Seniors dealing with negative events in their lives are more likely to fall victim to scams, attendees were told Wednesday at AARP's "Scam Jam" in Kennewick.
More than half of victims of scams like fraud and identity theft report they have experienced traumatic events, according to an AARP study. Twenty-three percent say they've lost a job, compared to 10 percent for non-victims. Sixty-six percent of victims feel isolated, compared to 42 percent for non-victims.
Meanwhile, 69 percent of victims were concerned about debt at the time they were taken advantage of, compared to 57 percent of non-victims, the study said.
The 240 attendees at the Three Rivers Convention Center were also warned about clicking on pop-up internet advertisements, or taking part in free trial offers.
Never miss a local story.
Doug Shadel, AARP state director and author of the survey, advised people to regularly change their website passwords and read privacy policies before agreeing to them.
"If you never read the policies, don't be surprised if there is something on there you do not like," he said.
Seniors should also make sure to update their computer operating systems, said Christopher Burgess, a former CIA official and CEO of Prevendra Inc., a Woodinville security consulting firm. They should replace their operating systems should the manufacturer stop servicing them, like Microsoft has with Windows XP and Apple did with OS X Lion.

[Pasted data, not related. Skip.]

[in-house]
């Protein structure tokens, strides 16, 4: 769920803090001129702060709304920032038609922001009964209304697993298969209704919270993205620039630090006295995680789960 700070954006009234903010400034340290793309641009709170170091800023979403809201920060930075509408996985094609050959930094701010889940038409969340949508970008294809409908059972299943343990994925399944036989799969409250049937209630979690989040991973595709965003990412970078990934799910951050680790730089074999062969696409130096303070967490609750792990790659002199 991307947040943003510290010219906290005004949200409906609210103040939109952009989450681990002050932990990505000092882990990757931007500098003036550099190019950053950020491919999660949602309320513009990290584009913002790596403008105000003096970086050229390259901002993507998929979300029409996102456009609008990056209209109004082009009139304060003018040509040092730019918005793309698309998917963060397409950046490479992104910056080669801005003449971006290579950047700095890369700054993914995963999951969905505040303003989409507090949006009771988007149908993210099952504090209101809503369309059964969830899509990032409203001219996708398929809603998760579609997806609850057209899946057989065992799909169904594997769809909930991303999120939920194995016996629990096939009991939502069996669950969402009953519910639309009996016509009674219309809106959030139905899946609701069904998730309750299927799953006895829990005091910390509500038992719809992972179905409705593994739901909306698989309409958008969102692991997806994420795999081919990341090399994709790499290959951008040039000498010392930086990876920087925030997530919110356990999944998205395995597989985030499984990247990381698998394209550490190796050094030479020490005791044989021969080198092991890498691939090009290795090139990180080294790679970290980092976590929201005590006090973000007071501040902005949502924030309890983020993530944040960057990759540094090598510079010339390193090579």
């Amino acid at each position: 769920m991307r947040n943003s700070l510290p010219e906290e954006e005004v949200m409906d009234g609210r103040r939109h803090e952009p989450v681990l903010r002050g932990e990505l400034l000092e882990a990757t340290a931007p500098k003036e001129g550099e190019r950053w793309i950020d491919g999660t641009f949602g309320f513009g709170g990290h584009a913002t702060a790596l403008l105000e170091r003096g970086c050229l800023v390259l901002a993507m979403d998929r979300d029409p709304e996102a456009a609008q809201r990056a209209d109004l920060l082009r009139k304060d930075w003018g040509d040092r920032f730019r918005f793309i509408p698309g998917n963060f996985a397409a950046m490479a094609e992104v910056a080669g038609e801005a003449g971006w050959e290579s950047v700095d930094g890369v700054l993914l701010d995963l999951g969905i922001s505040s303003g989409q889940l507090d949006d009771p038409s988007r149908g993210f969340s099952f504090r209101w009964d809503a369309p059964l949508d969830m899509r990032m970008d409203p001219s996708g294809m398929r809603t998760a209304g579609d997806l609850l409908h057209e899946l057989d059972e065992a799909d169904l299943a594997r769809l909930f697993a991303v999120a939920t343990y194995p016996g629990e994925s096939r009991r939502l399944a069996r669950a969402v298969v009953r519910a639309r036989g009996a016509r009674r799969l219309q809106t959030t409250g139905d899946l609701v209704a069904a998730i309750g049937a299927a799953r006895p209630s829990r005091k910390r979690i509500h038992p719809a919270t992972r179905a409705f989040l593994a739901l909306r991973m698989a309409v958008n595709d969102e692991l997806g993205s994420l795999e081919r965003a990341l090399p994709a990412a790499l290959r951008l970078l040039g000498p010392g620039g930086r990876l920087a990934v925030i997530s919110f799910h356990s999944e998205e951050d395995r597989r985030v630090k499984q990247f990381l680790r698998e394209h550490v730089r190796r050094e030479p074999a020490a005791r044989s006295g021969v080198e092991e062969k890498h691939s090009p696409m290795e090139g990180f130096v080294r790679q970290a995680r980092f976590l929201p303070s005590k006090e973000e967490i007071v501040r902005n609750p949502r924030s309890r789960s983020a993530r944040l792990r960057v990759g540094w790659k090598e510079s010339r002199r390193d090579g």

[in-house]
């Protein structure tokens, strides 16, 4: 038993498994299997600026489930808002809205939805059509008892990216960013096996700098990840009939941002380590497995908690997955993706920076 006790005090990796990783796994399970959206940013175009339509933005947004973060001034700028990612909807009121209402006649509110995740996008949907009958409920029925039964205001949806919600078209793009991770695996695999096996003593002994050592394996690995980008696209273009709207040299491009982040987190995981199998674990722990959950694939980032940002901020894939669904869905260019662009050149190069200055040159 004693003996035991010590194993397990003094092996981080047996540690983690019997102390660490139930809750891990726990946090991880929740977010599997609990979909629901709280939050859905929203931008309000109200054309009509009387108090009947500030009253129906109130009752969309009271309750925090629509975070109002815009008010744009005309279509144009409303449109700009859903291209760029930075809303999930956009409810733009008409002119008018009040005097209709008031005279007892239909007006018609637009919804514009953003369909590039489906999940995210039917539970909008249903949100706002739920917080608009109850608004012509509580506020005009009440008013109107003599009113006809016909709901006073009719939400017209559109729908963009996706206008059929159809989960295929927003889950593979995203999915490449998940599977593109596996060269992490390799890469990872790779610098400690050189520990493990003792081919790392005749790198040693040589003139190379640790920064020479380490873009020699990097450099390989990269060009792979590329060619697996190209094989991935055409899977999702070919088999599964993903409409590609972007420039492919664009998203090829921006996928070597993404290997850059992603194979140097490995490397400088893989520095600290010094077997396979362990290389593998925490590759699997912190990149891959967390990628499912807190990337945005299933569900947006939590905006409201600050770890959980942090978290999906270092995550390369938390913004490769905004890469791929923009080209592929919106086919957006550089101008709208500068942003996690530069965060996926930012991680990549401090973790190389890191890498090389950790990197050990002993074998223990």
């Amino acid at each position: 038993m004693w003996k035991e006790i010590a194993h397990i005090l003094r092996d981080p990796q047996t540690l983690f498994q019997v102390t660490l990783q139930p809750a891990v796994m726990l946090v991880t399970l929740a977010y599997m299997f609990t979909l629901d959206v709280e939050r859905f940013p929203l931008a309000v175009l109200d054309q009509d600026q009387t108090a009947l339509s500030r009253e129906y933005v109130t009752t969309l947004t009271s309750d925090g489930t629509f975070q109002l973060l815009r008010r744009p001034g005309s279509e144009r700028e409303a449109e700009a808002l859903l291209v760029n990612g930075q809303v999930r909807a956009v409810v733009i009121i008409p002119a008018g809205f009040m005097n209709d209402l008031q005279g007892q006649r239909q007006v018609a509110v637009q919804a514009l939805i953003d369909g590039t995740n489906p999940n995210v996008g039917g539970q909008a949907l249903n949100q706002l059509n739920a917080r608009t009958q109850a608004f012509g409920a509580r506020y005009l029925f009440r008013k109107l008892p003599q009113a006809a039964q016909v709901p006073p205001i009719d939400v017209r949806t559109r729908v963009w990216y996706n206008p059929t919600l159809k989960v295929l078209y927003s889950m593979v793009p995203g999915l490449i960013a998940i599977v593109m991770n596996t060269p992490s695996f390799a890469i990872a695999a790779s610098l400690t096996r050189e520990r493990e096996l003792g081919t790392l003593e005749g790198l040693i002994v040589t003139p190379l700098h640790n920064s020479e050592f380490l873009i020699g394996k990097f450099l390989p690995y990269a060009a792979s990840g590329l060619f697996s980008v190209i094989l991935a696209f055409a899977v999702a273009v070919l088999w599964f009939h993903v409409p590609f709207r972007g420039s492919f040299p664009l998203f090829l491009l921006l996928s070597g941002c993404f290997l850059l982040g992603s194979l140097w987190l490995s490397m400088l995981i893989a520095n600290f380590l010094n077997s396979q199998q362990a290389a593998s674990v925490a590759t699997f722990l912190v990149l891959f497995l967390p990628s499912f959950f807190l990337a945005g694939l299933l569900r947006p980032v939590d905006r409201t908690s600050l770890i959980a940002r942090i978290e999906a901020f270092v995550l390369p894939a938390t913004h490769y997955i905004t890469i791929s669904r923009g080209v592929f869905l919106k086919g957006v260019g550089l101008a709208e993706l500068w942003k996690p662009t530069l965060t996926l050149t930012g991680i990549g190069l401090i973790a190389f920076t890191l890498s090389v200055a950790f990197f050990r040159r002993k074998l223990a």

"If you are not updating your operating system as advised by the manufacturer, you are inviting this target on your back," he said.
Many are now dealing with criminals using their Social Security numbers to file false tax returns, said Chuck Harwood, the Federal Trade Commission's regional director. To avoid such theft, he advised people to file their taxes as early as possible, and also keep an eye on their accounts.
Speakers acknowledged that those attending the meeting, mostly AARP members who responded to email invitations, are not among the more likely to fall for scams. But they should tell people they know about the dangers.
"Take the information you've learned here today and share it with at least one friend, because it does make a difference," said state Attorney General Bob Ferguson. "The only way we're going to get our arms around this problem is if people talk about it."
People who have been victims of scams should call the attorney general's consumer protection division at 800-551-4636. This allows the office to track what kind of scams are going on, so attorneys can determine where to focus their efforts, Ferguson said.
Only one out of 44 victims of scams reports it, Ferguson said.
"It's so underreported, it's tough to get your arms around the scope of the problem," he told the Herald.
Ferguson has appeared at AARP events in the Seattle area and plans to speak at one in Spokane this fall, he said.
Brenda Bradley of Richland said she appreciated hearing speakers discuss the "halo effect," where people are on their best behavior at first, only to turn out to be con artists. She has rented properties to people who have exhibited such behavior, she said.
"This is going to help a lot," she said of the event. "It was put together so well."
Elmer Petersen of Kennewick enjoyed the event, but said he already knows how to deal with potential scammers.
"When I get those phone calls, I pretty well shut 'em up," he said.
-- Geoff Folsom: 509-582-1543; firstname.lastname@example.org; Twitter: @GeoffFolsom